The document simply says: “The rules for family reunion are outside of the points-based system. However they will remain integral to the transformation of the UK's new immigration system programme.”

There's also the question of when these new rules are in force by.

Anyone who makes the move before the end of the transition period – currently set for December 31st, 2020 – will be covered by the much more generous provisions of the Withdrawal Agreement, just as British people who move to France are.

READ ALSO  Brexit Withdrawal Agreement – what's in it and does it cover me?

But there's also an extra grace period on top of the transition period for some people.

Full details here, but the basic premise is that if you are in a relationship with a French person and that relationship began before Brexit Day (January 31st, 2020) you could have until March 2022 to take your partner to the UK with you without the need for a visa.

If the relationship begins between now and December 31st, you will have to be in the UK before December 31st in order to get the visa-free status.

The extra grace period was included after extensive lobbying from the citizens' rights group British in Europe – for more on what they do and how you can help, click here.


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Amber alert: Travellers to France warned of another busy weekend at UK ports

A week after chaotic scenes and 6-hour queues at the port of Dover, the British motoring organisation the AA has issued an amber traffic warning, and says it expects cross-Channel ports to be very busy once again this weekend as holidaymakers head to France.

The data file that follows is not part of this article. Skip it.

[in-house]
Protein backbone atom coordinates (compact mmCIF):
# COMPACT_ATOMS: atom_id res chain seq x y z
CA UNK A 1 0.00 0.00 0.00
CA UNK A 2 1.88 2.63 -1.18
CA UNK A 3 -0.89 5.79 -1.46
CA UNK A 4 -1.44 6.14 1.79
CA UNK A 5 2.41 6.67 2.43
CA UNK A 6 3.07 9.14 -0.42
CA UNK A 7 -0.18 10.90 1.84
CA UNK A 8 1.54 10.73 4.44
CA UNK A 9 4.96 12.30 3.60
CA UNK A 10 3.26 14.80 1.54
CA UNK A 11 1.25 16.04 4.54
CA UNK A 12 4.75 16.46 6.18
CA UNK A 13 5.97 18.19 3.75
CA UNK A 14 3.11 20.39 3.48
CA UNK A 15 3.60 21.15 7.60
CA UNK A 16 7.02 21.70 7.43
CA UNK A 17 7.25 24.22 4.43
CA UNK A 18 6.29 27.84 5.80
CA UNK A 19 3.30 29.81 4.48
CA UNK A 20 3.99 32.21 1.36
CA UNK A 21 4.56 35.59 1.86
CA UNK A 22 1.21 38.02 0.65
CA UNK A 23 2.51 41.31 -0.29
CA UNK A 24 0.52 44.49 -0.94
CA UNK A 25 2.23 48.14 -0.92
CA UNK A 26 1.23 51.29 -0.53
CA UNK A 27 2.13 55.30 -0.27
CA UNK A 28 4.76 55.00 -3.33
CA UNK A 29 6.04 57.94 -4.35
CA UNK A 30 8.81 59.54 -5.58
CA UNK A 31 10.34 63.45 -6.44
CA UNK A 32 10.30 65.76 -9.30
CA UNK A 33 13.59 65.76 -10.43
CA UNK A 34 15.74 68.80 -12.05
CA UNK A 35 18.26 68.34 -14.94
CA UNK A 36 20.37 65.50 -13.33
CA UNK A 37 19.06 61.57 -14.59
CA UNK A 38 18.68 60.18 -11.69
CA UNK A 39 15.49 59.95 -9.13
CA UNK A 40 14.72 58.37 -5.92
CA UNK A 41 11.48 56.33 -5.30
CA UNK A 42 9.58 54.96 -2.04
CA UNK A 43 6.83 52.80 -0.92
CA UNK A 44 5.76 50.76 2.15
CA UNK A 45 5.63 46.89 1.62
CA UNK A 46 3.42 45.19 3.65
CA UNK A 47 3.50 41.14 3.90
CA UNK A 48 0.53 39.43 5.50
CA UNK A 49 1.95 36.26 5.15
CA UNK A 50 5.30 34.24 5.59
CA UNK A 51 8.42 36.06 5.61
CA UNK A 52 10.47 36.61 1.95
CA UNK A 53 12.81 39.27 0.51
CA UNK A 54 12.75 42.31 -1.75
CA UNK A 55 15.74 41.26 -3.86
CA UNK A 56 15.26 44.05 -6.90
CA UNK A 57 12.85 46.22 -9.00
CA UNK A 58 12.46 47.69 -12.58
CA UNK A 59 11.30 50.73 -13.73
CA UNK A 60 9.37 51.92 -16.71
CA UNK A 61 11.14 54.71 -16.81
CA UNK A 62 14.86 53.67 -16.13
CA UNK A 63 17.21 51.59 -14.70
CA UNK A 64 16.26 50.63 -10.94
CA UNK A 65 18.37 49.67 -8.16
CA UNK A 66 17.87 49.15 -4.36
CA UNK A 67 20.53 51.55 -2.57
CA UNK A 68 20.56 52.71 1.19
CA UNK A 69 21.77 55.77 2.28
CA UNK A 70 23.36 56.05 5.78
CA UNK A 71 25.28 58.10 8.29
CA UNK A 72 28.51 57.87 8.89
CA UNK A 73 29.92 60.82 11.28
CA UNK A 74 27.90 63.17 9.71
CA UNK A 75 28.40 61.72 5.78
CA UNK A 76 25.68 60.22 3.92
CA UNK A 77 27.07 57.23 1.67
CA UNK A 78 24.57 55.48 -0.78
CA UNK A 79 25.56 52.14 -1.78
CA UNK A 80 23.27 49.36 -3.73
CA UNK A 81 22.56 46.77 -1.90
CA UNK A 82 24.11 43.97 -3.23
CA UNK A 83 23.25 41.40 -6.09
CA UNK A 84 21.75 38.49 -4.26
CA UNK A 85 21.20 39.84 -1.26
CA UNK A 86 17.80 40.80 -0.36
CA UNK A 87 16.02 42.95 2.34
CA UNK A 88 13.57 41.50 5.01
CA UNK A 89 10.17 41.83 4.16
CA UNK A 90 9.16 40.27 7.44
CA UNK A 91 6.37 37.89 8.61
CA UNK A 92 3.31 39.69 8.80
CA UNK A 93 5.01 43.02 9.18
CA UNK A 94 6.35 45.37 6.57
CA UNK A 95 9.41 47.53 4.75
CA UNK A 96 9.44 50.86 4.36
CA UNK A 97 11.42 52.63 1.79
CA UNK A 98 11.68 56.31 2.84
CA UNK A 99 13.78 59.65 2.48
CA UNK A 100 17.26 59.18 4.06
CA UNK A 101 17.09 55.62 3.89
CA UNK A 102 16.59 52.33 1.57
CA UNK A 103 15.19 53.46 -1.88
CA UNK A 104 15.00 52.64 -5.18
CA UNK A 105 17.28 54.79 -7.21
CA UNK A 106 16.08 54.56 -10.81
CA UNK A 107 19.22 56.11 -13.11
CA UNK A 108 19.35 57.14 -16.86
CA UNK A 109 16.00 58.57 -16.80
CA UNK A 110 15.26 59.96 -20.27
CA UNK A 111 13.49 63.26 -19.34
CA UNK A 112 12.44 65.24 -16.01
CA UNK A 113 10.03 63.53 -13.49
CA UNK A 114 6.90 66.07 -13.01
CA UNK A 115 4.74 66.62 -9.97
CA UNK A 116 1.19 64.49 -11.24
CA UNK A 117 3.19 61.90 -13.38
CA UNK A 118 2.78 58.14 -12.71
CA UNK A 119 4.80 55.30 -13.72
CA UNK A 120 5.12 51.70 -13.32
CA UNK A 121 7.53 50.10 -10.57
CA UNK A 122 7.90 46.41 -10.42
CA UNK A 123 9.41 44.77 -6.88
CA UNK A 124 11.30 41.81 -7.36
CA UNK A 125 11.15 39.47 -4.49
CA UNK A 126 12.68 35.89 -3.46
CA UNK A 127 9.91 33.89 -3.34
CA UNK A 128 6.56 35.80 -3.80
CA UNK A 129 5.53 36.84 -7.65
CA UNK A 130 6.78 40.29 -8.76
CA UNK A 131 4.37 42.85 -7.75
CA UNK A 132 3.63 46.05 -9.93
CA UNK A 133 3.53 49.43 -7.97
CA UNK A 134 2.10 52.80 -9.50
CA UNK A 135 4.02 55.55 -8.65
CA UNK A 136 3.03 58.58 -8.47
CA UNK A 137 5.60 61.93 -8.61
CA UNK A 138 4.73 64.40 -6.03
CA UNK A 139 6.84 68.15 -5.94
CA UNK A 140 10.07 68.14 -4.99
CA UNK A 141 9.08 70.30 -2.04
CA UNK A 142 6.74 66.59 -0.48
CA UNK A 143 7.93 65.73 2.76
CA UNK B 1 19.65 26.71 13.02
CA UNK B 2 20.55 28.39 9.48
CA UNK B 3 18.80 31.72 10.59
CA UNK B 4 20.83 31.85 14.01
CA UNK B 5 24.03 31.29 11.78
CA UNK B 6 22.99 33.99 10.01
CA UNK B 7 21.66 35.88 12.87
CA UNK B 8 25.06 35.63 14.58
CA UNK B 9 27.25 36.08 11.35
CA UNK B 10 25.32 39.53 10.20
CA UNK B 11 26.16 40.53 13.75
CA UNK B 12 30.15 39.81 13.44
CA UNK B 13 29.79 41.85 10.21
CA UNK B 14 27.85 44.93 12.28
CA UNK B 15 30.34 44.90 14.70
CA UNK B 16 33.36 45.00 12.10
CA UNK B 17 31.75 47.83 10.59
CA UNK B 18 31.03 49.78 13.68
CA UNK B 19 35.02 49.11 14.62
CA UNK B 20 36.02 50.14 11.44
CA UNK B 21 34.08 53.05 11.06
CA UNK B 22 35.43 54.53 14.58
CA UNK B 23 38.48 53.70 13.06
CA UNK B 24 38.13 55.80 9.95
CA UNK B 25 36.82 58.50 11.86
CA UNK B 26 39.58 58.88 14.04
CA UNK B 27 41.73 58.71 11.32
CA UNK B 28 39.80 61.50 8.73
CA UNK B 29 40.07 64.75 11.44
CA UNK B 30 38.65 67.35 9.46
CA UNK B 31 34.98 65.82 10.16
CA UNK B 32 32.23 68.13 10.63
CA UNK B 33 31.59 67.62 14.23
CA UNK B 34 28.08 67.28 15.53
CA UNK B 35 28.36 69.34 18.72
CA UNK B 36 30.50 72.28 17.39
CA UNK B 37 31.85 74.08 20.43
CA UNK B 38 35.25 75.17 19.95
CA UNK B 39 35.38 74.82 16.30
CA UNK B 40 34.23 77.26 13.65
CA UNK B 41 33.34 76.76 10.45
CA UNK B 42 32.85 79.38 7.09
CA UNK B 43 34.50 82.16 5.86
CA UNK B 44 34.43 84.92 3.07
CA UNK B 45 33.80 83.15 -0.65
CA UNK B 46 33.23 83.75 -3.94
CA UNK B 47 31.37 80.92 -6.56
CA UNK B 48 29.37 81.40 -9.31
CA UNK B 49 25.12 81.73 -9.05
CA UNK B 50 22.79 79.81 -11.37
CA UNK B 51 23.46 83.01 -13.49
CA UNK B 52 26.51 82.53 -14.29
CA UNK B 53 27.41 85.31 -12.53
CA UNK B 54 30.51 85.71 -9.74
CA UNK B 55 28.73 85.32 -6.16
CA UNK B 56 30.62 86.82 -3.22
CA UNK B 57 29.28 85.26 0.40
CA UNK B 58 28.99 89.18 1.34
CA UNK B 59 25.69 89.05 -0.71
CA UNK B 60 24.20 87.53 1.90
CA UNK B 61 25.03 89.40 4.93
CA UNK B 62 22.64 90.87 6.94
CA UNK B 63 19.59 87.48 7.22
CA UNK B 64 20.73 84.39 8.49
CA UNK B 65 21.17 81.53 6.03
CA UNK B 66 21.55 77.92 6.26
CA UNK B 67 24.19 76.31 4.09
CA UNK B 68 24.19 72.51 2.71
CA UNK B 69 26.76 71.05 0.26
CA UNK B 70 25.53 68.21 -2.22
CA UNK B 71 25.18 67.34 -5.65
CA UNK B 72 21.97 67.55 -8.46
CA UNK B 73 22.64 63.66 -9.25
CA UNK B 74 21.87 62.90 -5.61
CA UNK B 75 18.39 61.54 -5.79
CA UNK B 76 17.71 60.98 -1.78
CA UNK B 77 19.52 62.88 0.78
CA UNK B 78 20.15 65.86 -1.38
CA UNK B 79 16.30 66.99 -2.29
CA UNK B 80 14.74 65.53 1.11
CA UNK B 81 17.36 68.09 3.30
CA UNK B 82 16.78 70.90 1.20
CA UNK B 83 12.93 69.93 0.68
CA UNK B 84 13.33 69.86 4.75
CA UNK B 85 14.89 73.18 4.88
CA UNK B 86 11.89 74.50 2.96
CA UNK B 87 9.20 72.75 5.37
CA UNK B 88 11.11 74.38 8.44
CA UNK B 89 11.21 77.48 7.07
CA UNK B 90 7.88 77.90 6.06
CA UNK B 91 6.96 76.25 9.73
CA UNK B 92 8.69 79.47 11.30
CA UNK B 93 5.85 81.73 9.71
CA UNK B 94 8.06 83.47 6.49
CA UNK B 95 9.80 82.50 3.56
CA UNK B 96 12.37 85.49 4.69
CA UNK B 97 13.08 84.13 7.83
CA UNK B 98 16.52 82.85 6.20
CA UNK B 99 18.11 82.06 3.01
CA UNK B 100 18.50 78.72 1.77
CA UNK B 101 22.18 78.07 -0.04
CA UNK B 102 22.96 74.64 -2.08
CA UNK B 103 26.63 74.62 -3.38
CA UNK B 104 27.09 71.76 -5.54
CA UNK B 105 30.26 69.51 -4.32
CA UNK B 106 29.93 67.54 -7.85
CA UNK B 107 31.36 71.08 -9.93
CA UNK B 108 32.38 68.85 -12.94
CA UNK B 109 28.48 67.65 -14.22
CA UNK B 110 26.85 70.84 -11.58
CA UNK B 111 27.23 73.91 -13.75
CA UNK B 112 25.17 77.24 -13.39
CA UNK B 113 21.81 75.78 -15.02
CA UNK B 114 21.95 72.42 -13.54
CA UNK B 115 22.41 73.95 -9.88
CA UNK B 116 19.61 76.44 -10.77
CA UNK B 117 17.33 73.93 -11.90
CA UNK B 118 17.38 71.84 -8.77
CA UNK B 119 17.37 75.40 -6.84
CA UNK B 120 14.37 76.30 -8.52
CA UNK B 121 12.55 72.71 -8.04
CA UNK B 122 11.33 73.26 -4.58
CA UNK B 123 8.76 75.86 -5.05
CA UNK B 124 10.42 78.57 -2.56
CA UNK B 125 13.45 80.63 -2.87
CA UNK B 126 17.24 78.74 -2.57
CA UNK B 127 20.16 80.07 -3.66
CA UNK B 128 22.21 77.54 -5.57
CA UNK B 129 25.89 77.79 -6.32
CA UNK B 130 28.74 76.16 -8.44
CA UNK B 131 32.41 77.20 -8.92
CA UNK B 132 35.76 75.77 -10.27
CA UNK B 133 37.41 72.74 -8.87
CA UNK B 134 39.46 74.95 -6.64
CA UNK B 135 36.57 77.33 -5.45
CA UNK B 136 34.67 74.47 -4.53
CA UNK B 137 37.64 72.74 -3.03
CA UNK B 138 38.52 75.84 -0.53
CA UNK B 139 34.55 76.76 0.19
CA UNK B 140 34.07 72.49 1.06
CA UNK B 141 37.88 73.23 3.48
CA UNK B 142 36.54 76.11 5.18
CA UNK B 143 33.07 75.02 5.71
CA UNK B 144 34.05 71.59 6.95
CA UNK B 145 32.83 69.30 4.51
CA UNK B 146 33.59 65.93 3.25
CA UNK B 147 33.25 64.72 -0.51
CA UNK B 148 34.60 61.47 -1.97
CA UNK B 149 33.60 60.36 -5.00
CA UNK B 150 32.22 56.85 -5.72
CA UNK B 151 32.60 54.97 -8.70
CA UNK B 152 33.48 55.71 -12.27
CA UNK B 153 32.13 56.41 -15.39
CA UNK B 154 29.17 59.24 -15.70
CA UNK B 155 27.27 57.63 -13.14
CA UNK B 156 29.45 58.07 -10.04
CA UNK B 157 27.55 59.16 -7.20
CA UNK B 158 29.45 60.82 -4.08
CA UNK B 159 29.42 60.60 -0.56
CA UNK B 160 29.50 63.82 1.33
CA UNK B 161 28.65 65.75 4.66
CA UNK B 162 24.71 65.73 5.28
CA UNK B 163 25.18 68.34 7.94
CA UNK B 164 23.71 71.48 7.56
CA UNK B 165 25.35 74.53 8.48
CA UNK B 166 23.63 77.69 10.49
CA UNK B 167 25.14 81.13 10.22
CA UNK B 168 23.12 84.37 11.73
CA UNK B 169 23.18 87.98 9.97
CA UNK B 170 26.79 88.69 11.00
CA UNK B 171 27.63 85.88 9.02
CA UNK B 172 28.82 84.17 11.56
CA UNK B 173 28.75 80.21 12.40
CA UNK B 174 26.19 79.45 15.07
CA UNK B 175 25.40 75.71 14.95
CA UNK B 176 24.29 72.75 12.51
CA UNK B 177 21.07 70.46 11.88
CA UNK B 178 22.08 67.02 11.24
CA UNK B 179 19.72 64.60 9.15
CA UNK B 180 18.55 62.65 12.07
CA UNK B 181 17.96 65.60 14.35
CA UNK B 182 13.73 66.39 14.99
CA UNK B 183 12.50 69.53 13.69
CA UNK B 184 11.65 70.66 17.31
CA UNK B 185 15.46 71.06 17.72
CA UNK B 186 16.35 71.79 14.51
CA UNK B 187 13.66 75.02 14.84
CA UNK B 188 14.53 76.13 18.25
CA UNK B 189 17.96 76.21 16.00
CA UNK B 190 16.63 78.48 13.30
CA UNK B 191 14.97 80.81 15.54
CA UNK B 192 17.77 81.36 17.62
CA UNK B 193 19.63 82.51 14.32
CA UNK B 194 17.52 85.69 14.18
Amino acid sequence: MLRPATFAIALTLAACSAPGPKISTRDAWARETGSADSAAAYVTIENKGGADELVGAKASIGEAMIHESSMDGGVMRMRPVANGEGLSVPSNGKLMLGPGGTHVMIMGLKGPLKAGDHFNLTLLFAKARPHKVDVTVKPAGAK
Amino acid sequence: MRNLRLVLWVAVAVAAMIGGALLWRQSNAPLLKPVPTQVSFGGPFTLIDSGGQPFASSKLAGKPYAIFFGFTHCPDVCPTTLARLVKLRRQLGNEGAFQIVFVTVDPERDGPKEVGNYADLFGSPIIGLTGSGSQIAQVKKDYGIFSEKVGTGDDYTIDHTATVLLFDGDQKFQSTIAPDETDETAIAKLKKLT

Amber alert: Travellers to France warned of another busy weekend at UK ports

The AA issued the amber warning on Thursday for the whole of the UK, the first time that it has issued this type of warning in advance.

Roads across the UK are predicted to be extremely busy due to a combination of holiday getaways, several large sporting events and a rail strike – but the organisation said that it expected traffic to once again be very heavy around the port of Dover and the Channel Tunnel terminal at Folkestone.

Last weekend there was gridlock in southern England and passengers heading to France enduring waits of more than six hours at Dover, and four hours at Folkestone.

The AA said that while it doesn’t expect quite this level of chaos to be repeated, congestion was still expected around Dover and Folkestone.

On Thursday ferry operator DFDS was advising passengers to allow two hours to get through check-in and border controls, while at Folkestone, the Channel Tunnel operators only said there was a “slightly longer than usual” wait for border controls.

In both cases, passengers who miss their booked train or ferry while in the queue will be accommodated on the next available crossing with no extra charge.

Last weekend was the big holiday ‘getaway’ weekend as schools broke up, and a technical fault meant that some of the French border control team were an hour late to work, adding to the chaos. 

But the underlying problems remain – including extra checks needed in the aftermath of Brexit, limited space for French passport control officers at Dover and long lorry queues on the motorway heading to Folkestone.

OPINION UK-France travel crisis will only be solved when the British get real about Brexit

The port of Dover expects 140,000 passengers, 45,000 cars and 18,000 freight vehicles between Thursday and Sunday, and queues were already starting to build on Thursday morning.